UN leadership is latest casualty in Libya

2017/04/09 Issue: 101 Page: 12

The Arab Weekly
XXXXXXXElissa Miller

Last month marked the sixth anniversary of NATO’s intervention in post-uprising Libya. More than half a decade later, the country is mired in lawlessness and instabil­ity exacerbated by proxy fighting. The threat of all-out civil war driven by armed conflict between opposing factions in the east and west of the country is tangible.

The international community has failed to take decisive and unified action to reach a sustain­able and peaceful negotiated settlement in Libya. Worse, Libya has become a stage for competi­tion among world powers.

Amid the chaos in Libya, the United Nations’ leadership is faltering. In 2015, the UN Support Mission for Libya (UNSMIL) spearheaded a negotiations process that produced a Libyan Political Agreement and estab­lished a Presidential Council and Government of National Accord (PC/GNA).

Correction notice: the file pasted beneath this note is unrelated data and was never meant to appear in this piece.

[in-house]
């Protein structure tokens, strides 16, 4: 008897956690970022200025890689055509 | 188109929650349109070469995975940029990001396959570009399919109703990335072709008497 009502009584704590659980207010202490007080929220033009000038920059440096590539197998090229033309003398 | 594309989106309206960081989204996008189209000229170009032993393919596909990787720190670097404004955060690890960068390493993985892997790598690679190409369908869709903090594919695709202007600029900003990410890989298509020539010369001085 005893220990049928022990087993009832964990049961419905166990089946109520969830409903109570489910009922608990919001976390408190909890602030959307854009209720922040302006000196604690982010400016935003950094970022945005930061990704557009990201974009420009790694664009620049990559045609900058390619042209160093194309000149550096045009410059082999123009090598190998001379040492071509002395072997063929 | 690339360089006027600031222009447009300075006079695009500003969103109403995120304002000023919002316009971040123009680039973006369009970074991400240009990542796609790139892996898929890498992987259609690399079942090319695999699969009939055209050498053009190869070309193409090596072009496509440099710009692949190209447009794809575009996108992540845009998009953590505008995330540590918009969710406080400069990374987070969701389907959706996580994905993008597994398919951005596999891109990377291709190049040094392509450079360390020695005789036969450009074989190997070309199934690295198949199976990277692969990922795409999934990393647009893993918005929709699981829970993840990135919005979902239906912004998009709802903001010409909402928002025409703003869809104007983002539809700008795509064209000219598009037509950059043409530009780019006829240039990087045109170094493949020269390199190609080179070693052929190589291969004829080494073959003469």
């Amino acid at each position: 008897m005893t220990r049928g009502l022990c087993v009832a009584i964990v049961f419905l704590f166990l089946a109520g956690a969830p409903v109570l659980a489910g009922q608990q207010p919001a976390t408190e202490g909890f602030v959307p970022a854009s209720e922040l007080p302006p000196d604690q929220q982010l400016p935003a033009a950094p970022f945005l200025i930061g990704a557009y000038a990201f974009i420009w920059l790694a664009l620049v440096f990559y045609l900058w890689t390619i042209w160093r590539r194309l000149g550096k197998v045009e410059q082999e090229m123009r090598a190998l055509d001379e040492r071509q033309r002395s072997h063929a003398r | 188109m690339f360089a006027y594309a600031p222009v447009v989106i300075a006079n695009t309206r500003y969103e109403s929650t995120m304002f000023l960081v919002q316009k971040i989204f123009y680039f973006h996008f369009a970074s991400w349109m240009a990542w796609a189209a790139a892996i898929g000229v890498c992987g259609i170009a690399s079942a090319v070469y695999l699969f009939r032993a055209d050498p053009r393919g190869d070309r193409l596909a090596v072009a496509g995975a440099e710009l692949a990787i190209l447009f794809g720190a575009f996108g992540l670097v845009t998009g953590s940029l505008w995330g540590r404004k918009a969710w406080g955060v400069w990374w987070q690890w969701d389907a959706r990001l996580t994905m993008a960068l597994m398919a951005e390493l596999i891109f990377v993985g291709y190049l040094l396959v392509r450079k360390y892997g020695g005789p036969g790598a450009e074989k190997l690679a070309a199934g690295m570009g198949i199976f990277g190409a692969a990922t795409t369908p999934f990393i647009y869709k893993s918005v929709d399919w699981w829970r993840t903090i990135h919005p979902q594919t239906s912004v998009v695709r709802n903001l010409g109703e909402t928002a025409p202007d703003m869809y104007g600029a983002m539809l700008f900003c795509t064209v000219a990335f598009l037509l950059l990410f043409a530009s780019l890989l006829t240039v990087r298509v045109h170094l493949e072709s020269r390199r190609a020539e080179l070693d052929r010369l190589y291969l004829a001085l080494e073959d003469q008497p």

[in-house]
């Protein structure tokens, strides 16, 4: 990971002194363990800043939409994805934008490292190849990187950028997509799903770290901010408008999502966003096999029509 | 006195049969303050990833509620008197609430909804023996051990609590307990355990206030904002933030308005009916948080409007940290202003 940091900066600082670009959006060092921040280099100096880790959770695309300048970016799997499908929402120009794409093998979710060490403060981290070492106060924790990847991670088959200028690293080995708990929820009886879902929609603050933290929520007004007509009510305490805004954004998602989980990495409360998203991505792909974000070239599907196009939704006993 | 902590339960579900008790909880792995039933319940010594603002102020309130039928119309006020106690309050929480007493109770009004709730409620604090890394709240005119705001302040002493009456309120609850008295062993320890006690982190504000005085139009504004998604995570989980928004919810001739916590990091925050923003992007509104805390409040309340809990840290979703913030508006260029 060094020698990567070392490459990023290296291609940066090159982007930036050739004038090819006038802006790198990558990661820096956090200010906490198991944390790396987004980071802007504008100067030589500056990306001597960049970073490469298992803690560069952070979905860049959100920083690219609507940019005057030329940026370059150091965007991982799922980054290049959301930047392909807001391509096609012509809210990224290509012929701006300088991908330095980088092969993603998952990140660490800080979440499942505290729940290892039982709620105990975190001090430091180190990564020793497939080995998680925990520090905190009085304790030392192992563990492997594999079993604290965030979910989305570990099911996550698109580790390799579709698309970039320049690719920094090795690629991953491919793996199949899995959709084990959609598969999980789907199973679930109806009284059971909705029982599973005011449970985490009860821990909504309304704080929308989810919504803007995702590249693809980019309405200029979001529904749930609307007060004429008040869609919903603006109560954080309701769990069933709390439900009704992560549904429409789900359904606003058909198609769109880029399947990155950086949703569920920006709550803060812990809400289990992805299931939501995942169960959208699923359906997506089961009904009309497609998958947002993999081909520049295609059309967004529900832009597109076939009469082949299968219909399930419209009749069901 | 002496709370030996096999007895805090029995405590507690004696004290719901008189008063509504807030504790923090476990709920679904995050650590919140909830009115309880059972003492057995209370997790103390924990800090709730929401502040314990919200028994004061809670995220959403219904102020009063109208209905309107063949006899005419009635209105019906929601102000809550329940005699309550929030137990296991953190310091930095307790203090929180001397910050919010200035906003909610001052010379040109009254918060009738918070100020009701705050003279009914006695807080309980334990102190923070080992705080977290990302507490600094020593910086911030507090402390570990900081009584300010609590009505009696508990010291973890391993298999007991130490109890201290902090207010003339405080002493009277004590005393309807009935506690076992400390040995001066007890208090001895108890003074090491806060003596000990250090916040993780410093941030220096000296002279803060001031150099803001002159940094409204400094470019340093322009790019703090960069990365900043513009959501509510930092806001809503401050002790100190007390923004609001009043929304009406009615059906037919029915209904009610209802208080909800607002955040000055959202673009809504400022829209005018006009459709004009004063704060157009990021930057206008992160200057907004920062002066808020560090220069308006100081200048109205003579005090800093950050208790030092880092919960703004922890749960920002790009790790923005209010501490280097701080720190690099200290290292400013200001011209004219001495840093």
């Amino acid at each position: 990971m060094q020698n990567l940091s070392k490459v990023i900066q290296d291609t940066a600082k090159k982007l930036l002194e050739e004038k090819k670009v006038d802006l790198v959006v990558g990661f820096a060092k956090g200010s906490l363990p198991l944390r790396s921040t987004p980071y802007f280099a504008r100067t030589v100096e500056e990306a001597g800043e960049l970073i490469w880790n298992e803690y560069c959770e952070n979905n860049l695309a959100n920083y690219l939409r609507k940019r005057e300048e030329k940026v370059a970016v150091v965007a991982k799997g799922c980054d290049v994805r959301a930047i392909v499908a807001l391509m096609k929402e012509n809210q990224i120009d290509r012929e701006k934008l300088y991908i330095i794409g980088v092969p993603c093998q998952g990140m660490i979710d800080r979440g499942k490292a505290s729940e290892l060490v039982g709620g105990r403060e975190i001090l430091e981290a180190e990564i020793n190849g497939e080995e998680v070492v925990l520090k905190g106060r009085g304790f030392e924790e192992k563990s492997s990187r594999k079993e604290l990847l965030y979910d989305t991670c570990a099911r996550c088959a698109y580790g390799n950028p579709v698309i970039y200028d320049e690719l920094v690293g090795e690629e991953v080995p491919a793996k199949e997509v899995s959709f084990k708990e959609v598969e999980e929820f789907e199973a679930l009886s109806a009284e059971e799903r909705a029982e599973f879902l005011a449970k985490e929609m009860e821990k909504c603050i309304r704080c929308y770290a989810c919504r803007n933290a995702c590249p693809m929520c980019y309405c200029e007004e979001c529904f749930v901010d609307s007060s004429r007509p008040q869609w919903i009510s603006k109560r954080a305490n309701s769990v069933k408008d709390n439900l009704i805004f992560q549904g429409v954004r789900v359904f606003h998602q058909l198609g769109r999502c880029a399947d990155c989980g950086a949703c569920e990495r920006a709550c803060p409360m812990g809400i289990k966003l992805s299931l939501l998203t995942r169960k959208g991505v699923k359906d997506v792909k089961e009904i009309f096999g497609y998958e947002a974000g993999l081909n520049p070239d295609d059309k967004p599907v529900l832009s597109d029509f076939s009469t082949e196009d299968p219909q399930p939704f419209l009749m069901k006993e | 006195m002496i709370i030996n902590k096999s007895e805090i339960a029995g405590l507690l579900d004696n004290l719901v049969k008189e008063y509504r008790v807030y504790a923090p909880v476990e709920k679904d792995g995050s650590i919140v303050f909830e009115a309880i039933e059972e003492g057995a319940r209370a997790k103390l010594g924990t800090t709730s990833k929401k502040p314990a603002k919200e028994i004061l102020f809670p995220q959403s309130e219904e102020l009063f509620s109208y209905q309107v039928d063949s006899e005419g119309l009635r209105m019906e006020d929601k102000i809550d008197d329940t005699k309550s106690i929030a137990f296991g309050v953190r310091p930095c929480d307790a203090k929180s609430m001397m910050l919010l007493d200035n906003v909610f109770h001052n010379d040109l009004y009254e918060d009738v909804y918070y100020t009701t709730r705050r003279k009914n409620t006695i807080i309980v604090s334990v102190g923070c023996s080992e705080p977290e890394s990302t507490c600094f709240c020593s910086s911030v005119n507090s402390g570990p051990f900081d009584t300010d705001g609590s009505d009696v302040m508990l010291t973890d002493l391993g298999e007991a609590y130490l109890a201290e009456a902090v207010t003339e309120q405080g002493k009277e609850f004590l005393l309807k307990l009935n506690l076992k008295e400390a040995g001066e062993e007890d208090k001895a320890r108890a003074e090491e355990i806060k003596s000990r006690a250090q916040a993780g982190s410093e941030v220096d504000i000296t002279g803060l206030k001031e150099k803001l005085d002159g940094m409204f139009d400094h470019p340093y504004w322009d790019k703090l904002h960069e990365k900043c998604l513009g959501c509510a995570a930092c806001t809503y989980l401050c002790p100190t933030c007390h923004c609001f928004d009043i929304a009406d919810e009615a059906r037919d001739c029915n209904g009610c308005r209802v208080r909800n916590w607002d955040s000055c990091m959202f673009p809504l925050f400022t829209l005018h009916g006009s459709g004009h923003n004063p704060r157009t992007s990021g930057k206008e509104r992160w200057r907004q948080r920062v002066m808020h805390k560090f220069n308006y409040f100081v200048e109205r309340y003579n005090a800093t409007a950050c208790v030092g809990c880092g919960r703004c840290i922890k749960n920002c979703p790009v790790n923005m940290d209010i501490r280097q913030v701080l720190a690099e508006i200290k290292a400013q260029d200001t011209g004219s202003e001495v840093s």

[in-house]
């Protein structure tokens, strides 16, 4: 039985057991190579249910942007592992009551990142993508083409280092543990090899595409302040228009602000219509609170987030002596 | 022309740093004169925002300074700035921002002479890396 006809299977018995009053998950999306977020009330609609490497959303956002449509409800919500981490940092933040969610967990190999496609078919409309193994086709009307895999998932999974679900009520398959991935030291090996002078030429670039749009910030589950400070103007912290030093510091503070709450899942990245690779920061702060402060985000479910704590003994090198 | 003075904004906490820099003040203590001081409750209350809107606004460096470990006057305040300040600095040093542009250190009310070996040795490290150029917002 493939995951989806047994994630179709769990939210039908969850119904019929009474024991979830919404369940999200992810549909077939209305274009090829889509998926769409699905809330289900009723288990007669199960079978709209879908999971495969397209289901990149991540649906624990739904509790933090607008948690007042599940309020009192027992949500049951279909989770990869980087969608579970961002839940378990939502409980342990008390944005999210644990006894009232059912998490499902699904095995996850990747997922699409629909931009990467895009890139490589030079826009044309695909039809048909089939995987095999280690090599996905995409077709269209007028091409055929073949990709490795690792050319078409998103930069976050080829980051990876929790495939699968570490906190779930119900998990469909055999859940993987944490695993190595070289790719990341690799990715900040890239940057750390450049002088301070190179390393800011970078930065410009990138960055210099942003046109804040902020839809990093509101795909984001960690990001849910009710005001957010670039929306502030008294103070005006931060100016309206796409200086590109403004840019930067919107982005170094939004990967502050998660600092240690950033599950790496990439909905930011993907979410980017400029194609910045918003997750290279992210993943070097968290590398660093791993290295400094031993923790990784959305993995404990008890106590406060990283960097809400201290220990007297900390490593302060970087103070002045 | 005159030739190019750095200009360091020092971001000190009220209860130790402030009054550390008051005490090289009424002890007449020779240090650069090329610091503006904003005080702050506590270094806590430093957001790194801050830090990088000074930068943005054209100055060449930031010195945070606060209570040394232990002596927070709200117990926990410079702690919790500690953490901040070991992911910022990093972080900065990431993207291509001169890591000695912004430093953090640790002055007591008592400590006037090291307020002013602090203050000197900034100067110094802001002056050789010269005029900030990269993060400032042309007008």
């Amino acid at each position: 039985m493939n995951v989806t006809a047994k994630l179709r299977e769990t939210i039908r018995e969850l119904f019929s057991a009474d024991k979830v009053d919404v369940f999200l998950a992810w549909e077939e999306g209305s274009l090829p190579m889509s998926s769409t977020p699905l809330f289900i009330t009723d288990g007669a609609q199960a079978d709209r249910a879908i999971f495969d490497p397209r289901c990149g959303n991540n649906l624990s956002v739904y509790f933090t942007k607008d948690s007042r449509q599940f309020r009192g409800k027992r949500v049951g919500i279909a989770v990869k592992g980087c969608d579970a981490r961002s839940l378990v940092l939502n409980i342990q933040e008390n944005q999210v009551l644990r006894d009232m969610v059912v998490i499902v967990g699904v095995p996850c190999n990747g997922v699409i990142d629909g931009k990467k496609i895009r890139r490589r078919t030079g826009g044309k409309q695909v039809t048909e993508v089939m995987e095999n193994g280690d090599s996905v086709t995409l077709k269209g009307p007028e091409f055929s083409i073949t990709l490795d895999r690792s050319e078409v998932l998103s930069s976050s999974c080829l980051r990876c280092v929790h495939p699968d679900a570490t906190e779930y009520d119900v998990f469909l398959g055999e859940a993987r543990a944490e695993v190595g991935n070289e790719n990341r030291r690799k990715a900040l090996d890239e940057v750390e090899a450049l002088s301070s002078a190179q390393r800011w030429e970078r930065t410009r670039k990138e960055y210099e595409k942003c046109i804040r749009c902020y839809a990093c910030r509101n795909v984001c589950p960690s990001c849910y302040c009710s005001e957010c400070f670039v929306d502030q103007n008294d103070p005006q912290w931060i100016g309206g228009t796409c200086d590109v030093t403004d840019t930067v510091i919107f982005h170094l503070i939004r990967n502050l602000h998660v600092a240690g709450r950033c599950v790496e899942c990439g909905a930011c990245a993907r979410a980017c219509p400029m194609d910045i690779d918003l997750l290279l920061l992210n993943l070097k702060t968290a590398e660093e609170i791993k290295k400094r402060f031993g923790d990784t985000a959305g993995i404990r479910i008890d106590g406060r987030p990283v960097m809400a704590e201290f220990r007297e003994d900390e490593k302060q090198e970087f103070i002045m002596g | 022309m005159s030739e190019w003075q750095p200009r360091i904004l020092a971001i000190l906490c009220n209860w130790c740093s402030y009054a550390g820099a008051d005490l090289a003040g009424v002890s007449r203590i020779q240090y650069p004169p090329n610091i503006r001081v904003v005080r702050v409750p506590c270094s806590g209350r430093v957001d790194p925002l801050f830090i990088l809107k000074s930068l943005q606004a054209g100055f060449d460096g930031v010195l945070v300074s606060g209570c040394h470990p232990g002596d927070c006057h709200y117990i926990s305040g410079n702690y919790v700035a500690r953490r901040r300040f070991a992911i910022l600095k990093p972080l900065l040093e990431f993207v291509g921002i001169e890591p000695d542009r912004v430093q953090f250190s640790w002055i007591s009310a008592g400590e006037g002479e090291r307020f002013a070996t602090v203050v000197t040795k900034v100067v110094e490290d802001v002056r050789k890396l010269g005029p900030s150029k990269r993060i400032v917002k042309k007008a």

Despite expressing support for the UN-backed process, interna­tional actors, including Russia, actively supported those opposed to the PC/GNA, namely Field Marshal Khalifa Haftar and his eastern-based Libyan National Army.

UNSMIL has been headed by Special Representative of the Secretary-General Martin Kobler since November 2015, following the disgraced departure of former mission head Bernardino Leon. The controversy surrounding Leon’s departure damaged the credibility of UNSMIL and, despite laudable efforts by Kobler over the past year-and-a-half, the Libyan Political Agreement has not been fully implemented and the PC/ GNA remains critically weak. The mission, whose mandate is valid until September 15th, needs new leadership.

However, the appointment of a new UN special representative for Libya, which requires the unani­mous backing of the UN Security Council, seems to have fallen victim to narrow interests and competition among key interna­tional actors in Libya.

In February, the United States objected to UN Secretary-General Antonio Guterres’s choice of former Palestinian prime minister Salam Fayyad to lead UNSMIL. US Ambassador to the United Nations Nikki Haley cited “unfair bias” on the part of the United Nations “in favour of the Palestinian Author­ity to the detriment” of US ally Israel. Haley said the United States did not support “the signal this appointment would send within the United Nations”.